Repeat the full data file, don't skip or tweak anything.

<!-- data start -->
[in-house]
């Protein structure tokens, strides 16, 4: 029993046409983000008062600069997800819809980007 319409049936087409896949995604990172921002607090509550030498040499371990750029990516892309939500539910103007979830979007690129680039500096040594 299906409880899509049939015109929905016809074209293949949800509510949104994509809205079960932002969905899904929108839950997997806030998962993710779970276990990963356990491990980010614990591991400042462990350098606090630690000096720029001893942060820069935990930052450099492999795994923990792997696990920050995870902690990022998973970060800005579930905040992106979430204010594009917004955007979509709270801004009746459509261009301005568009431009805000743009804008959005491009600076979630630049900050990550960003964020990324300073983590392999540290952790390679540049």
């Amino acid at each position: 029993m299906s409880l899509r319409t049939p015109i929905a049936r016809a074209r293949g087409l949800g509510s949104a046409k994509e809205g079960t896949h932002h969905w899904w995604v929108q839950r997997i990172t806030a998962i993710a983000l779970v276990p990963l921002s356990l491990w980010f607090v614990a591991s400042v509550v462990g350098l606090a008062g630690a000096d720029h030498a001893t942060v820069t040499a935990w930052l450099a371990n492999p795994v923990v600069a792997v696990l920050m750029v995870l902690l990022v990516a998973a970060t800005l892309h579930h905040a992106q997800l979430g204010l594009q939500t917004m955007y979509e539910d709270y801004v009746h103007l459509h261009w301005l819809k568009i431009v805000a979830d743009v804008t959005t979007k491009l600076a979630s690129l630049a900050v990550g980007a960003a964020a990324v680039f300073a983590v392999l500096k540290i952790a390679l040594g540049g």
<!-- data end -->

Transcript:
[in-house]
């Protein structure tokens, strides 16, 4: 029993046409983000008062600069997800819809980007 319409049936087409896949995604990172921002607090509550030498040499371990750029990516892309939500539910103007979830979007690129680039500096040594 299906409880899509049939015109929905016809074209293949949800509510949104994509809205079960932002969905899904929108839950997997806030998962993710779970276990990963356990491990980010614990591991400042462990350098606090630690000096720029001893942060820069935990930052450099492999795994923990792997696990920050995870902690990022998973970060800005579930905040992106979430204010594009917004955007979509709270801004009746459509261009301005568009431009805000743009804008959005491009600076979630630049900050990550960003964020990324300073983590392999540290952790390679540049």
């Amino acid at each position: 029993m299906s409880l899509r319409t049939p015109i929905a049936r016809a074209r293949g087409l949800g509510s949104a046409k994509e809205g079960t896949h932002h969905w899904w995604v929108q839950r997997i990172t806030a998962i993710a983000l779970v276990p990963l921002s356990l491990w980010f607090v614990a591991s400042v509550v462990g350098l606090a008062g630690a000096d720029h030498a001893t942060v820069t040499a935990w930052l450099a371990n492999p795994v923990v600069a792997v696990l920050m750029v995870l902690l990022v990516a998973a970060t800005l892309h579930h905040a992106q997800l979430g204010l594009q939500t917004m955007y979509e539910d709270y801004v009746h103007l459509h261009w301005l819809k568009i431009v805000a979830d743009v804008t959005t979007k491009l600076a979630s690129l630049a900050v990550g980007a960003a964020a990324v680039f300073a983590v392999l500096k540290i952790a390679l040594g540049g």